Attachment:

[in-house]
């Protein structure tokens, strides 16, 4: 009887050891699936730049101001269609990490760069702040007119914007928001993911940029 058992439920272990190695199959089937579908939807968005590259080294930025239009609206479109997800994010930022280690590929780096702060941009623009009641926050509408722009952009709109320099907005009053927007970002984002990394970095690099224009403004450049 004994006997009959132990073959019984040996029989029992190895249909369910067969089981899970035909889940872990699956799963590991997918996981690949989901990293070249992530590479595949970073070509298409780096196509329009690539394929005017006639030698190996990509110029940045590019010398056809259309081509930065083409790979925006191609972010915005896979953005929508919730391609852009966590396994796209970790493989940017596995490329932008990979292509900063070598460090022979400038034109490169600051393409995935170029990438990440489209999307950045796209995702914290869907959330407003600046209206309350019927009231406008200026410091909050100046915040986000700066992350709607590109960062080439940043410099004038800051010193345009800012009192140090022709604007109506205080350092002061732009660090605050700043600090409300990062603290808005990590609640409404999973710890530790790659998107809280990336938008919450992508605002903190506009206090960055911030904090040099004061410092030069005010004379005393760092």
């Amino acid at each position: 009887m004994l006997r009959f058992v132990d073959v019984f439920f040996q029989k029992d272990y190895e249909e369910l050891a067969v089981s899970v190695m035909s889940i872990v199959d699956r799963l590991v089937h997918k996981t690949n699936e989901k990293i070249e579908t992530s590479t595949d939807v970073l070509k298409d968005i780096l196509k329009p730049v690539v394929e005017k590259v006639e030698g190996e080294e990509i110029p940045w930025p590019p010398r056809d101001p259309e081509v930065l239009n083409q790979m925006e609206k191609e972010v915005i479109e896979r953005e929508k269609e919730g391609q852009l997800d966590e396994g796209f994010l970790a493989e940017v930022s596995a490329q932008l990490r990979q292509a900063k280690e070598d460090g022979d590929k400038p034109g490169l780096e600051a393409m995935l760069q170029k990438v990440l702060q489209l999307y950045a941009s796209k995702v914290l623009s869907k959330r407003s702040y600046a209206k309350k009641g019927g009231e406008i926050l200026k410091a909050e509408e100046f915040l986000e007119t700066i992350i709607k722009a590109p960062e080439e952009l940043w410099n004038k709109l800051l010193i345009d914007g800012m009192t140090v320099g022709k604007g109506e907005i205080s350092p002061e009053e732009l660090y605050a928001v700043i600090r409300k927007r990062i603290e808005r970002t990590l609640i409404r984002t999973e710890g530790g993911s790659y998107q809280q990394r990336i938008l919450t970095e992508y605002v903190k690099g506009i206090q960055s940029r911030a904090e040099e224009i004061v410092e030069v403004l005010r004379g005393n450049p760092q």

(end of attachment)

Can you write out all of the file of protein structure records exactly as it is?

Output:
[in-house]
């Protein structure tokens, strides 16, 4: 009887050891699936730049101001269609990490760069702040007119914007928001993911940029 058992439920272990190695199959089937579908939807968005590259080294930025239009609206479109997800994010930022280690590929780096702060941009623009009641926050509408722009952009709109320099907005009053927007970002984002990394970095690099224009403004450049 004994006997009959132990073959019984040996029989029992190895249909369910067969089981899970035909889940872990699956799963590991997918996981690949989901990293070249992530590479595949970073070509298409780096196509329009690539394929005017006639030698190996990509110029940045590019010398056809259309081509930065083409790979925006191609972010915005896979953005929508919730391609852009966590396994796209970790493989940017596995490329932008990979292509900063070598460090022979400038034109490169600051393409995935170029990438990440489209999307950045796209995702914290869907959330407003600046209206309350019927009231406008200026410091909050100046915040986000700066992350709607590109960062080439940043410099004038800051010193345009800012009192140090022709604007109506205080350092002061732009660090605050700043600090409300990062603290808005990590609640409404999973710890530790790659998107809280990336938008919450992508605002903190506009206090960055911030904090040099004061410092030069005010004379005393760092």
């Amino acid at each position: 009887m004994l006997r009959f058992v132990d073959v019984f439920f040996q029989k029992d272990y190895e249909e369910l050891a067969v089981s899970v190695m035909s889940i872990v199959d699956r799963l590991v089937h997918k996981t690949n699936e989901k990293i070249e579908t992530s590479t595949d939807v970073l070509k298409d968005i780096l196509k329009p730049v690539v394929e005017k590259v006639e030698g190996e080294e990509i110029p940045w930025p590019p010398r056809d101001p259309e081509v930065l239009n083409q790979m925006e609206k191609e972010v915005i479109e896979r953005e929508k269609e919730g391609q852009l997800d966590e396994g796209f994010l970790a493989e940017v930022s596995a490329q932008l990490r990979q292509a900063k280690e070598d460090g022979d590929k400038p034109g490169l780096e600051a393409m995935l760069q170029k990438v990440l702060q489209l999307y950045a941009s796209k995702v914290l623009s869907k959330r407003s702040y600046a209206k309350k009641g019927g009231e406008i926050l200026k410091a909050e509408e100046f915040l986000e007119t700066i992350i709607k722009a590109p960062e080439e952009l940043w410099n004038k709109l800051l010193i345009d914007g800012m009192t140090v320099g022709k604007g109506e907005i205080s350092p002061e009053e732009l660090y605050a928001v700043i600090r409300k927007r990062i603290e808005r970002t990590l609640i409404r984002t999973e710890g530790g993911s790659y998107q809280q990394r990336i938008l919450t970095e992508y605002v903190k690099g506009i206090q960055s940029r911030a904090e040099e224009i004061v410092e030069v403004l005010r004379g005393n450049p760092q």